Thursday, October 25, 2012

3RM @ NYCC 2012: Adventure Time: Hey Ice King, Why'd you Steal Our Garbage?


Nowadays, there are few cartoons that are as crazy and unique as Adventure Time.  While the series has several moments reminiscent of video games, there has not been a full video game release using the franchise, until now.  Adventure Time: Hey Ice King, Why’d You Steal Our Garbage? is the series’ debut video game onto the Nintendo DS and 3DS, and D3 Publisher was showing off a build of the game at New York Comic Con for us to play.  While we were not permitted to show showfloor footage of the game, we got to interview Senior Marketing Manager Fernando Bustamante about it for you to enjoy in the video above.  After having played a bit of the game, I will say that Adventure Time is shaping up to be a fitting game for the show with great animation and humorous monsters and scenarios.

In Adventure Time: Hey Ice King, Why’d you Steal Our Garbage?, our story begins when Finn has a nightmare involving the Cosmic Owl and Jake, but when he wakes up, his best dog buddy helps him feel better by letting him destroy his secret teacup collection.  Just as they run outside to start another day of adventuring, the Ice King emerges to inform them that he has taken their trash.  Now while Jake is quite content with this, Finn thinks something is up (and taking someone else’s stuff is not right, even if it is trash), and so the two go on an adventure to get their garbage back and kick Ice King’s butt, as always.

Adventure Time is an adventure game with inspirations from a variety of games with a unique twist in the mix.  The game is primarily a side-scroller in which players control Finn and Jake working together to progress through the wilderness of The Grass Lands, The Candy Kingdom, and other memorable locations in the Land of Ooo.  Initially, Finn and Jake have few means to fight off the rock and sign monsters around, but over the course of the game, they can obtain battle abilities to boost their strength and fight enemies in a multitude of ways.  The gameplay feels very similar to that of Zelda II: Adventure of Link, and the callback to it only gets greater when you travel around the map.  In an overhead view, Finn travels around the Land of Ooo to his next location, occasionally getting help from the shape-changing Jake to cross gaps and traverse the land.  If they wander off the main path, however, monsters appear and can take the heroes into a random encounter!

Outside of the obvious callbacks to older adventure games, Adventure Time's gameplay is enhanced with the help of BMO, the heroes' companion gaming device.  Once he joins the party, he takes up the bottom screen, and players can use him to see Finn and Jakes' stats, the world map, and their inventory.  The inventory ranges from food to magic crystals, and using these items in-game can help heal the duo or temporarily boost stats or attack enemies on screen.  Also, items can be used on each other, providing a boost of effects; for example, adding syrup to pancakes will boost the healing effect they provide.  However, combining items incorrectly can do more harm than good; nobody wants ketchup in their milkshakes!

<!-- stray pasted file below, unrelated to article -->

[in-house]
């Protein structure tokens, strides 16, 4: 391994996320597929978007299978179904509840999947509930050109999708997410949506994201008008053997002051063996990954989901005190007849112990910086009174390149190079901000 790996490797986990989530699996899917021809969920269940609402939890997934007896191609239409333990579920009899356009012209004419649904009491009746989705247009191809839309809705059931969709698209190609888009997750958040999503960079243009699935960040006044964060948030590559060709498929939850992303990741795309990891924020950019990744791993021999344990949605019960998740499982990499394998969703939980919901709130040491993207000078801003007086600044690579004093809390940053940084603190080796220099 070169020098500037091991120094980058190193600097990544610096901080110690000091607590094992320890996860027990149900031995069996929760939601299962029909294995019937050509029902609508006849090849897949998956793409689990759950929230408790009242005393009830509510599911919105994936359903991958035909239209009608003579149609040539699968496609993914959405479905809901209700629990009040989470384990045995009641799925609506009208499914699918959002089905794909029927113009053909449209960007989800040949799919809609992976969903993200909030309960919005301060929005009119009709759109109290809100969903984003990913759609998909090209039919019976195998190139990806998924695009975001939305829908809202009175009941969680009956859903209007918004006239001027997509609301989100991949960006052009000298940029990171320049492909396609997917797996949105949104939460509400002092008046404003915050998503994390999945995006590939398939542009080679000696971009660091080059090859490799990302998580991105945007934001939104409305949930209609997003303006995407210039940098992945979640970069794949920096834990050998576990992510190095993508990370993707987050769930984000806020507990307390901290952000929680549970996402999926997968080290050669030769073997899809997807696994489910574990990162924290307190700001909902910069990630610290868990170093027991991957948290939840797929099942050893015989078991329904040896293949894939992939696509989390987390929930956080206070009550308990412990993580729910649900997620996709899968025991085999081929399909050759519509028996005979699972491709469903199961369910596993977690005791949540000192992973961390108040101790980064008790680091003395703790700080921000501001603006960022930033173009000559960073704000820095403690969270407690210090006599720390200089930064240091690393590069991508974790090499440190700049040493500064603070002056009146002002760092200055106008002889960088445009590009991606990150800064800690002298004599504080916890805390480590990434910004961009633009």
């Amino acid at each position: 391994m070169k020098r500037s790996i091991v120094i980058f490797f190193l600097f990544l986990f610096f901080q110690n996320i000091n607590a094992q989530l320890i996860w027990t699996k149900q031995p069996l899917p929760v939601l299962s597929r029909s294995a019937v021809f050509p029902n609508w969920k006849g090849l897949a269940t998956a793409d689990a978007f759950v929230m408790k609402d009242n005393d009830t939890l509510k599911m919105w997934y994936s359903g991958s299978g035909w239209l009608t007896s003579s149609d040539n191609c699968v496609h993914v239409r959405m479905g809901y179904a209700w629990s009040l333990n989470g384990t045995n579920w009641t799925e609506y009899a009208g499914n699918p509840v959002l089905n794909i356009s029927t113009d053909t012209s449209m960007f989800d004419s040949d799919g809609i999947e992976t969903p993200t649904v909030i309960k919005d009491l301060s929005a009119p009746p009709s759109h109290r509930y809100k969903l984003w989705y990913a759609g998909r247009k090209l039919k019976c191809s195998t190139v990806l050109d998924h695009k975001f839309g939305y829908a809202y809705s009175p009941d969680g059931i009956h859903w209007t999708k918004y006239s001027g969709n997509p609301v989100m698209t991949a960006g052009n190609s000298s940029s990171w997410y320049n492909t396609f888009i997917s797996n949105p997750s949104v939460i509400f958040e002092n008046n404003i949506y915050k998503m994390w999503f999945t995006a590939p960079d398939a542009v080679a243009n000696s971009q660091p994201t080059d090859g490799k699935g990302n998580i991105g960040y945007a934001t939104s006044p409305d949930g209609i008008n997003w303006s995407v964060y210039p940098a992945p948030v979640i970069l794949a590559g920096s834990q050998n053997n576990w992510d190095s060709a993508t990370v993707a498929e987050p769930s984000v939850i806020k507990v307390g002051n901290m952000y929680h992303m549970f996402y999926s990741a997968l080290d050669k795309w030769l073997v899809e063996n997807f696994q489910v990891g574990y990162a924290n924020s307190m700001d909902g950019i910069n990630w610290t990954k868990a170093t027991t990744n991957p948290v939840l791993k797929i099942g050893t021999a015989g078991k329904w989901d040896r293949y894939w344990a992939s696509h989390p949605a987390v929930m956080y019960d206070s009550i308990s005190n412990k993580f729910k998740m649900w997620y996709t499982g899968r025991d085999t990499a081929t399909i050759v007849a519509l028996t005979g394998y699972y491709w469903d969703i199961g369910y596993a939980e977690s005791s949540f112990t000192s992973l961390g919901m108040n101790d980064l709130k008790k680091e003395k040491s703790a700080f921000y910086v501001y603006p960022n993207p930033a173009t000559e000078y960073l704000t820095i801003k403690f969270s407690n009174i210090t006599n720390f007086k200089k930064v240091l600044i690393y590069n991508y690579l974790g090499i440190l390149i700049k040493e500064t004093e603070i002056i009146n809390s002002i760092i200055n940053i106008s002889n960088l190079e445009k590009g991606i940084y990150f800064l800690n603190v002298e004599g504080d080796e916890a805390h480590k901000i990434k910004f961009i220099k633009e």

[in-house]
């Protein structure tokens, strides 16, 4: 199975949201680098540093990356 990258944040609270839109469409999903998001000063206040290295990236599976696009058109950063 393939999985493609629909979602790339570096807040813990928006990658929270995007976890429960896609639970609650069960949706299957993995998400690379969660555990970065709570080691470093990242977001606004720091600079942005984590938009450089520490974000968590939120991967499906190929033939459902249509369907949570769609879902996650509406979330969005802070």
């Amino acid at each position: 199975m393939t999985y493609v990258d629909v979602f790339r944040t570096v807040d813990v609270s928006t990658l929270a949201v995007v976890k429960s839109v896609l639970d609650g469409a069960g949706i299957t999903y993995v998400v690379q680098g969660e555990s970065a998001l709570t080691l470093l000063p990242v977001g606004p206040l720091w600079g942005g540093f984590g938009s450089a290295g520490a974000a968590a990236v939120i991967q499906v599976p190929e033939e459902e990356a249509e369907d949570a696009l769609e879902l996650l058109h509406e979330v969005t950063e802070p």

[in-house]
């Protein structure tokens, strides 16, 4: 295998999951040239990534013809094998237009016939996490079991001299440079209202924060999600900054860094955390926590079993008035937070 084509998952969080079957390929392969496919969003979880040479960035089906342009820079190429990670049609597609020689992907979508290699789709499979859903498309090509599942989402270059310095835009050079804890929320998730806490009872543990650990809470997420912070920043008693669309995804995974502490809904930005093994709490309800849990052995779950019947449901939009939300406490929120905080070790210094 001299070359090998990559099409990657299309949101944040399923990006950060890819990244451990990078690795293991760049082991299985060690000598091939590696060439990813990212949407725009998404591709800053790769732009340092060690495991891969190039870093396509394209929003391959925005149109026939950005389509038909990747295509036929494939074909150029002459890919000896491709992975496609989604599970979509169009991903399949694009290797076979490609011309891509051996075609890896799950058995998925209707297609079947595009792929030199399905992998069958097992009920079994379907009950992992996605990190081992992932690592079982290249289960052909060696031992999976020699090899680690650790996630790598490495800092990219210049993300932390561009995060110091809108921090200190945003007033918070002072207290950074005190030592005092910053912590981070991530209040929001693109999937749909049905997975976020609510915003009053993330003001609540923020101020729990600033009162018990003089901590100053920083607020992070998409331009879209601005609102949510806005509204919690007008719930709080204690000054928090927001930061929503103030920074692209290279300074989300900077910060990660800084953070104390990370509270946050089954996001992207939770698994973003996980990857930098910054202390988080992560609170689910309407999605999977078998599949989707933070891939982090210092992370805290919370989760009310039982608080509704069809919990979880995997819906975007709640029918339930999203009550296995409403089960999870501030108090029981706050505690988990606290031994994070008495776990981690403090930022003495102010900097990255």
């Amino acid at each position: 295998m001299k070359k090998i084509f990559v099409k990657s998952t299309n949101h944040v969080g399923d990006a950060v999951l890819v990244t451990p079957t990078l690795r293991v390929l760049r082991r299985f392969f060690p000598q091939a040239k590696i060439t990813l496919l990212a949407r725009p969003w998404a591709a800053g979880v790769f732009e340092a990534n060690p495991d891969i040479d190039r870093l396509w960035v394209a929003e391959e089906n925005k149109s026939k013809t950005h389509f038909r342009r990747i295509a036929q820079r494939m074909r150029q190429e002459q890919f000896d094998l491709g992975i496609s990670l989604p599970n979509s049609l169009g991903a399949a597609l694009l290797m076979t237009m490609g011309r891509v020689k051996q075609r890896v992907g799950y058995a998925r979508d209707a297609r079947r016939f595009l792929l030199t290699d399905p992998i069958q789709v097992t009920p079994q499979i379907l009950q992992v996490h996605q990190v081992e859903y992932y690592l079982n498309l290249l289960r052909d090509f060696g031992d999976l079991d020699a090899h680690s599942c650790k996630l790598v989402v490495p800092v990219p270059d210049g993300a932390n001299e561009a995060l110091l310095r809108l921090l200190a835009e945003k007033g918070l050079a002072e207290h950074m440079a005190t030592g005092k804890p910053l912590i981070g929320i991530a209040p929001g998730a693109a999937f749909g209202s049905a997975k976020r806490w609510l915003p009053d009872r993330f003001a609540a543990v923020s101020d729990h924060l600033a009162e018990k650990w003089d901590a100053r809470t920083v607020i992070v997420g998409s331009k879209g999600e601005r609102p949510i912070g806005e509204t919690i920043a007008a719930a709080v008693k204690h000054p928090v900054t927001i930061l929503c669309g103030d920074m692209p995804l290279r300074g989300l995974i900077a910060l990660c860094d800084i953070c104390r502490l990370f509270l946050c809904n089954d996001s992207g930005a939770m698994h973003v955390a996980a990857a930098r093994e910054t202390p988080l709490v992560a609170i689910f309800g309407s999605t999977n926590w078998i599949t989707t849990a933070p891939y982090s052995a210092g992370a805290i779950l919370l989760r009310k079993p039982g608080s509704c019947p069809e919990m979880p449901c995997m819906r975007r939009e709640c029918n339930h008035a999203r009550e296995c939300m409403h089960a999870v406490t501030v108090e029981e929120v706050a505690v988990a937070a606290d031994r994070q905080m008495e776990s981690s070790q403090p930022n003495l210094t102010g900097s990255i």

I got to play the game from the beginning, and on the 3DSXL, the game looks very good.  The character animations are extremely smooth, and the colorful worlds display very well on the 3D display.  It looked like a diorama of the Adventure Time world, with highly-animated characters and monsters abound.  The game did not have much in the way of voice-acting, but from what I was told, there should be more voice acting implemented in the final version of the game.  How much, though, I do not know.

My experience with the game was good, but I must mention that the game is quite difficult to start.  I found myself dying often in the earlier stretch of the game.  I imagine that it was more my rushing through the demo than it was the game's difficulty, but even so, there are a lot of enemies to fight in each environment.  I hope the later parts of the game experiment more with the level design, too, as I only really saw flatter landscapes rather than vertical and wide-open mazes to explore.  I did not use the inventory system much through my playtime, but I suspect using BMO in conjunction with newly-acquired battle abilities will break away from any potential monotony.  Of course, what chance is there for monotony in an ADVENTURE TIME game written by creator Pendleton Ward?  Probably very small.

Adventure Time: HIKWYSOG? looked great at the show, and while the mechanics were simple early on, it was just the opening of the adventure, after all.  With WayFoward and the show's creator behind this game, I have a feeling it will be a worthy component to the series and our handheld collections.  When it comes out this November, I have a feeling I will know what time it is.

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